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Richard W. Ordway

Professor of Molecular Neuroscience and Genetics
Richard Ordway


Ph.D., University of Massachusetts Medical School, 1990

B.A., Assumption College, 1984


Postdoctoral Training

University of Wisconsin, 1992-1995


Research Interests

Genetic Analysis of Neural Function

Our research is focused on genetic analysis of neural function in health and disease.   This work is carried out primarily in the Drosophila genetic model system along with selected studies in mouse.  Two major objectives in our current research are to examine the molecular basis of chemical synaptic transmission and neurodegeneration.

 Chemical synaptic transmission is the primary mechanism by which electrical signals are transmitted among nerve cells (neurons).   At the synapse, chemical neurotransmitter is released from the presynaptic (transmitting) neuron and acts through receptors on the postsynaptic (receiving) cell membrane. One interesting aspect of this process is the highly regulated and rapid form of exocytosis that is responsible for neurotransmitter release.  Although the molecular mechanisms of neurotransmitter release remain incompletely understood, intensive work in the field has implicated numerous proteins. Ideally, the functions of these and additional proteins in the release process can be defined by specific perturbation of individual gene products, followed by in vivo functional analysis at native synapses. Our laboratory utilizes the fruit fly, Drosophila melanogaster, as a model experimental system in which synaptic mechanisms similar to those of vertebrates may be studied in vivo, using a powerful combination of genetic, molecular, biochemical, electrophysiological, and imaging approaches. Genetic screens identify mutants defective in synaptic transmission; molecular and biochemical studies identify, characterize, and manipulate the affected proteins; and electrophysiology, fluorescence microscopy and ultrastructural methods are used to investigate the in vivo function of the protein at native synapses.  Ongoing studies involve analysis of temperature-sensitive (TS) mutants which exhibit rapid paralysis and failure of synaptic transmission when exposed to elevated temperatures.  Such conditional mutants allow normal organismal development and function at permissive temperature, while permitting acute perturbation of a specific gene product in the mature animal. These features make TS paralytic mutants a unique and powerful tool for analyzing the in vivo physiological functions of specific proteins in synaptic transmission.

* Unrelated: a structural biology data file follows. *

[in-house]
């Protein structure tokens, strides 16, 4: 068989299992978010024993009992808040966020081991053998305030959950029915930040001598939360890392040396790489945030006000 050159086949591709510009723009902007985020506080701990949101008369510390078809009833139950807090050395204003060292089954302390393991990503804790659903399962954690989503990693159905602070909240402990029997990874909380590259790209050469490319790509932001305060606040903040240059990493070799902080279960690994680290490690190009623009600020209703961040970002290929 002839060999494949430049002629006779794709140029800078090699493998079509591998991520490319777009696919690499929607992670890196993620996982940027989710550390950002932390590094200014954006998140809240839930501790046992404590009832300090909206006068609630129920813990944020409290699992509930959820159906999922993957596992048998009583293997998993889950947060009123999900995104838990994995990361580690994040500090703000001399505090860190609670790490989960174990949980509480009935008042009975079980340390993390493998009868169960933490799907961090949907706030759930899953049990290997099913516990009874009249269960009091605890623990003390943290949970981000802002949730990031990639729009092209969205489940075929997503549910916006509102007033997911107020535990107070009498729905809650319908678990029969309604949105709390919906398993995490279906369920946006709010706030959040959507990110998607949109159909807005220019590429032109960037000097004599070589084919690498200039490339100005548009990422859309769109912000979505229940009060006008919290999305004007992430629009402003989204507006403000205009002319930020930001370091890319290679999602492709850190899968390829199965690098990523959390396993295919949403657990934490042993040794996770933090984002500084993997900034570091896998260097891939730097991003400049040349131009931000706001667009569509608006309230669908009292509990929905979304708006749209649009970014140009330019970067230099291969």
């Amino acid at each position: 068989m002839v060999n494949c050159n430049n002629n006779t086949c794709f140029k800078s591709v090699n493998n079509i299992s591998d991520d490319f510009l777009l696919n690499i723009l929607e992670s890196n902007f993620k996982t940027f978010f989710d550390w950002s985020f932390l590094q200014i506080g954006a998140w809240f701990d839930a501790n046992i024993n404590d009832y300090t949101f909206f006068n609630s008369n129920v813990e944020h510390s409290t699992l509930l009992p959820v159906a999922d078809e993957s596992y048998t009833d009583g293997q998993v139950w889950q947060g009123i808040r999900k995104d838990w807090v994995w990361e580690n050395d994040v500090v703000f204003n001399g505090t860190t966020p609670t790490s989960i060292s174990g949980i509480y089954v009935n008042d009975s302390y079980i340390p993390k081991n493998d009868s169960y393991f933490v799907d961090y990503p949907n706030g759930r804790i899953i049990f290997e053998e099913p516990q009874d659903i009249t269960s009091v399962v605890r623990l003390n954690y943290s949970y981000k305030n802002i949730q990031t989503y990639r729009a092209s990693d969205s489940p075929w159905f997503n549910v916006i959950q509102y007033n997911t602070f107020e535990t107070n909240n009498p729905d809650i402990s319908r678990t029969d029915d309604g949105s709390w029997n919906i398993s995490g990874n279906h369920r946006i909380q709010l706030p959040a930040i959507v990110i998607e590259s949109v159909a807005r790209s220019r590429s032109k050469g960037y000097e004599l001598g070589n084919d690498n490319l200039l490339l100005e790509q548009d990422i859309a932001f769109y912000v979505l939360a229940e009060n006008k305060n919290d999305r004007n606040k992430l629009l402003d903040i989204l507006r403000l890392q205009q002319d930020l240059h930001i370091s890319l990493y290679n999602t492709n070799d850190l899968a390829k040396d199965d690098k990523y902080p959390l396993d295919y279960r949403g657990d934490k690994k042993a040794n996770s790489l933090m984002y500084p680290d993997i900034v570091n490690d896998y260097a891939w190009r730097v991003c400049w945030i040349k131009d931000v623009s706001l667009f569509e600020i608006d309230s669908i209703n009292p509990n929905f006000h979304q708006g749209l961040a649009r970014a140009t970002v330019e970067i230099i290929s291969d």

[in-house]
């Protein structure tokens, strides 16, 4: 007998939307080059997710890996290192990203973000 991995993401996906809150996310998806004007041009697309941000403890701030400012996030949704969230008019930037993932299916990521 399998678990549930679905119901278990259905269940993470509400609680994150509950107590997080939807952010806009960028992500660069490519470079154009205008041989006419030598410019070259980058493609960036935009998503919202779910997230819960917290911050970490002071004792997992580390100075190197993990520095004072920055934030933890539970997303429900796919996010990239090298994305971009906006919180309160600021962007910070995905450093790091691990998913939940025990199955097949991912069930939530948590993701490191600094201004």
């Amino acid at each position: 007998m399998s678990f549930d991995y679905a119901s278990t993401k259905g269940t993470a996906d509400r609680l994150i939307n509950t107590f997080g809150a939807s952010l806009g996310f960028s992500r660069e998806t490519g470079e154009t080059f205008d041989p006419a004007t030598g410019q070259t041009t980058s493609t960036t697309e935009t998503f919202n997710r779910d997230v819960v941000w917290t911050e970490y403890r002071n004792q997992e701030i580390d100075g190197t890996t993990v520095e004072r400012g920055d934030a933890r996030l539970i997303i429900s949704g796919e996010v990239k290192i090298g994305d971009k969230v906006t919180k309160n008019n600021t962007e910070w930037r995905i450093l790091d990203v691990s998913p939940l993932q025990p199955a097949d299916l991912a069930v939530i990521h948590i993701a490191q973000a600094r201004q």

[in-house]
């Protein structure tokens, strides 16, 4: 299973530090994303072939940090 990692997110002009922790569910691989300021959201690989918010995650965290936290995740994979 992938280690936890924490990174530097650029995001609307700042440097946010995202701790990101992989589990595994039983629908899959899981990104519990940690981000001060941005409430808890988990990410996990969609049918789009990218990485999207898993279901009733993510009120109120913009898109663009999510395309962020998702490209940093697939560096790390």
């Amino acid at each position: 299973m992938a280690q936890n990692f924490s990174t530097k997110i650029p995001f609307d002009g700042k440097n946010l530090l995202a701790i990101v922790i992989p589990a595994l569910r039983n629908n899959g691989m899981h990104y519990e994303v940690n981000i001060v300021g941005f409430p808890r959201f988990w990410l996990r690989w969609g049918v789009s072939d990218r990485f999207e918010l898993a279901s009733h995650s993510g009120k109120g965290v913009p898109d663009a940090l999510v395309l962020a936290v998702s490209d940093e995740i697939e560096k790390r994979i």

In addition to mechanisms of neurotransmitter release, our work has examined the role of perisynaptic glial cells in synaptic transmission.  Many synapses include not only presynaptic and postsynaptic elements, but also a glial cell process which contributes a third structural and functional component.  These tripartite synapses play critical roles in the nervous system and much remains to be learned about the functional contributions of glia.  Our genetic analysis of synaptic transmission has extended to a tripartite synapse model in Drosophila and the properties of participating perisynaptic glial cells.

 Neurodegeneration, or neuronal cell death, leads to prevalent and devastating neurological diseases such as Alzheimer's and Parkinson's.  Our studies have developed a new experimental model for genetic analysis of neurodegenerative mechanisms in Drosophila and include genetic screens for new mutations which suppress neurodegeneration.  Such unbiased phenotypic screening in the organism facilitates identification and in vivoanalysis of gene products functioning in this process.   Ongoing studies of new mutants which are resistant to neurodegeneration may provide new insights into both the molecular basis of neurodegenerative mechanisms and the development of rational therapies to control them.